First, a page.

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Three professors honored with ‘distinguished’ rank

Three Binghamton faculty members have been promoted to distinguished professorship, a tenured University ranking that is conferred for consistently extraordinary accomplishment.

The State University of New York Board of Trustees announced 11 such appointments last week. Recipients are nominated for this honor by their campus presidents for having achieved national or international prominence and an established reputation in their field of expertise.

Stephen David Ross, professor of philosophy and comparative literature; Thomas O’Connor, professor of Spanish; and Mark Lenzenweger, professor of psychology, join 33 other Binghamton colleagues who have received this distinction.

Stephen David Ross

Ross, who began teaching at Binghamton in 1967, is the author of 26 books, a widely read anthology in aesthetics and philosophy of art and numerous articles.

His most recent books are The Gift of Property: Having the Good, betraying genitivity, economy and ecology, an ethic of the earth; The Gift of Self: Shattering, Emptiness, Betrayal; and The World as Aesthetic Phenomenon, the image in abundance, the wonder of the earth, which is forthcoming.
His thinking evolved from American Pragmatism through Process Philosophy to Continental Philosophy, seeking through imagination and reflection to open new interdisciplinary questions concerning art, language, ethics and politics.

President Lois B. DeFleur wrote in nominating Ross for promotion: “His work on ‘the good’ renews an overdue examination of philosophy’s answer to some elemental human questions. The level of skill with which he dissects these subjects demonstrates his nearly unmatched mastery of the history of philosophy.”

Ross founded the Philosophy, Interpretation and Culture Program at Binghamton. This interdisciplinary program addresses the ways in which cultural forms of knowledge and expression shape and are shaped by human practices and experience.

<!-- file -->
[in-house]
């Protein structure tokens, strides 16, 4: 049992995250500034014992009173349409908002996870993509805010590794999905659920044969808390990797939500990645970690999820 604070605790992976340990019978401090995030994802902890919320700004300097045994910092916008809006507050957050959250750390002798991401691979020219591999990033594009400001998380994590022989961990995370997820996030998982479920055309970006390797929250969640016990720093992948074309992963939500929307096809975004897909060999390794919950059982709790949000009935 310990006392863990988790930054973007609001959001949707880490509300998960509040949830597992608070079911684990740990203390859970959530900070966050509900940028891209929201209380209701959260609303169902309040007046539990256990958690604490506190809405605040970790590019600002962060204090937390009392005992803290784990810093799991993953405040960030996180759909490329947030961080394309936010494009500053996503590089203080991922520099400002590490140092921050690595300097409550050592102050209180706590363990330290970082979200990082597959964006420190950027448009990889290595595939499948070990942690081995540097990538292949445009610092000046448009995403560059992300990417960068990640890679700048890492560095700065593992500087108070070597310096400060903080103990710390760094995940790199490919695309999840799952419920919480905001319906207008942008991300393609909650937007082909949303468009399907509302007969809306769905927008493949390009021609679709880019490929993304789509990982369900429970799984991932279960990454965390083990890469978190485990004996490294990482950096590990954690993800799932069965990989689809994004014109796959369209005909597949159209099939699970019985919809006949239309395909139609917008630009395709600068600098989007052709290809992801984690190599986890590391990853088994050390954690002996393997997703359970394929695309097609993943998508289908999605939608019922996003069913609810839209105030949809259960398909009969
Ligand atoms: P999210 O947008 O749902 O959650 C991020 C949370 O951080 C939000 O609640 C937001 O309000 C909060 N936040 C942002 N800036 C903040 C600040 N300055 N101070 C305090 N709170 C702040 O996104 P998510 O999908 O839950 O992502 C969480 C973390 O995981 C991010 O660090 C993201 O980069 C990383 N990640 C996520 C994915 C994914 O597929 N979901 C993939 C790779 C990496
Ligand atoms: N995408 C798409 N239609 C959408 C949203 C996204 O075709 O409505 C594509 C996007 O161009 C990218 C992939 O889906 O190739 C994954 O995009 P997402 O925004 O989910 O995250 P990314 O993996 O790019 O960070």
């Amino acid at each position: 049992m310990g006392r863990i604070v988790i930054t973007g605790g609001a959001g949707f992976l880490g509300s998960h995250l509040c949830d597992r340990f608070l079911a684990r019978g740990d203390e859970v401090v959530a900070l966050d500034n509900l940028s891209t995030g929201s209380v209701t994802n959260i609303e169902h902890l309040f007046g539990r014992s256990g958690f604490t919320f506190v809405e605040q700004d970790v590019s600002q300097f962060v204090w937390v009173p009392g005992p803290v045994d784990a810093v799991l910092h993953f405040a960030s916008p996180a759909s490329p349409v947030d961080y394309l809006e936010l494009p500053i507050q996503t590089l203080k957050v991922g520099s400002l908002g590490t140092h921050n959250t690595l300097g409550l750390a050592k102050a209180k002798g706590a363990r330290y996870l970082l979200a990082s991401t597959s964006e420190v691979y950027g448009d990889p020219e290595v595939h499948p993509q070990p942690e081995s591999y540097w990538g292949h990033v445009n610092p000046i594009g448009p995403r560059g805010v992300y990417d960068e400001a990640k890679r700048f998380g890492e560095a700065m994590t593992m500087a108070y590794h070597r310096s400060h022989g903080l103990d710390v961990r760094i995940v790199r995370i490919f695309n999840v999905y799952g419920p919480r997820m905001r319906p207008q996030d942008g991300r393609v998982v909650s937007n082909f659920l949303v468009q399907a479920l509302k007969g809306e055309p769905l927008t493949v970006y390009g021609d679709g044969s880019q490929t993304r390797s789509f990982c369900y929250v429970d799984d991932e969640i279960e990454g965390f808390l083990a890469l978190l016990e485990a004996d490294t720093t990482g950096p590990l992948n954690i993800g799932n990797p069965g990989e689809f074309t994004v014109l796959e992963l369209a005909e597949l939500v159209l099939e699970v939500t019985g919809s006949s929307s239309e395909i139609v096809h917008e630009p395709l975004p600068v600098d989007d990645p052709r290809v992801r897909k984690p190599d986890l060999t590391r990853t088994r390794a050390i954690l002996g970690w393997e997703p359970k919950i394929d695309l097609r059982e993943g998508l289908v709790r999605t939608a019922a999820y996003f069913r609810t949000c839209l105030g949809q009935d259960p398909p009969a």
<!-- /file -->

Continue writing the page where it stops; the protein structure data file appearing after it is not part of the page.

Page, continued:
In 1998, he established the Stephen David Ross University & Community Projects Fund to encourage collaboration among University faculty, staff and students with local service organizations to benefit Greater Binghamton.

Ross, who received his bachelor’s degree from Columbia in 1956, also earned a master’s degree in mathematics and a doctorate in philosophy from Columbia.

He lives in Binghamton.

Thomas O’Connor

O’Connor, who joined Binghamton’s faculty in 1988, has achieved national and international recognition for excellence in the field of Spanish Golden Age studies.

He has been a major force in furthering and enriching the study of Spanish classical theater.
“Professor O’Connor’s ability to take mythological lessons as written about in the works of Agustín de Salazar y Torres (1636-1675) and Pedro Calderón de la Barca (1600-1681) and write about them in a manner that emphasizes their relevance to the human condition as it exists today is a remarkable feat,” DeFleur wrote in her nomination letter. “…He has eloquently accomplished this feat, and in doing so has exposed new generations to the importance of these extraordinary representations of human passion and love.”

O’Connor has written two major books, five critical editions with introductions and more than 50 articles for scholarly journals. He previously taught at Kansas State, Texas A&M and the State University College at Cortland.

O’Connor, who did his undergraduate work at Iona College, holds master’s and doctoral degrees in Spanish from the University at Albany.

He lives in Vestal.

Mark Lenzenweger

Lenzenweger, who joined Binghamton’s faculty in 2001, is a renowned researcher in the areas of schizophrenia as well as personality disorder.

He established that schizophrenia can manifest itself in a dilute form, known as schizotypic psychopathology, through an extensive series of experimental laboratory studies. This work on schizotypic psychopathology in combination with innovative statistical approaches is charting new directions in the genomic study of schizophrenia.
He concurrently has directed a landmark longitudinal study of personality disorder, funded by the National Institute of Mental Health, that continues to push the frontiers of knowledge in this area. His finding that personality disorder features show substantial variability over time strikes at the heart of assumptions that dominated the area for 100 years.

Lenzenweger, a prolific writer, has been the recipient or co-recipient of more than $15 million in grant funding for his research.

He is also an adjunct professor of psychology in psychiatry at the Weill College of Medicine at Cornell University in New York City.

Lenzenweger began his academic career at Cornell, where he was a member of the tenured faculty, and he moved on to a professorial post at Harvard.

He holds doctoral and master’s degrees in clinical psychology (experimental psychopathology) from Yeshiva University as well as a bachelor’s degree in psychology from Cornell University.

Last year, Lenzenweger received the State University of New York Award for Research and Scholarship as well as the Chancellor’s Award for Excellence in Scholarship and Creative Activities.

He lives in Ithaca with his wife and three children.
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Last Updated: 10/14/08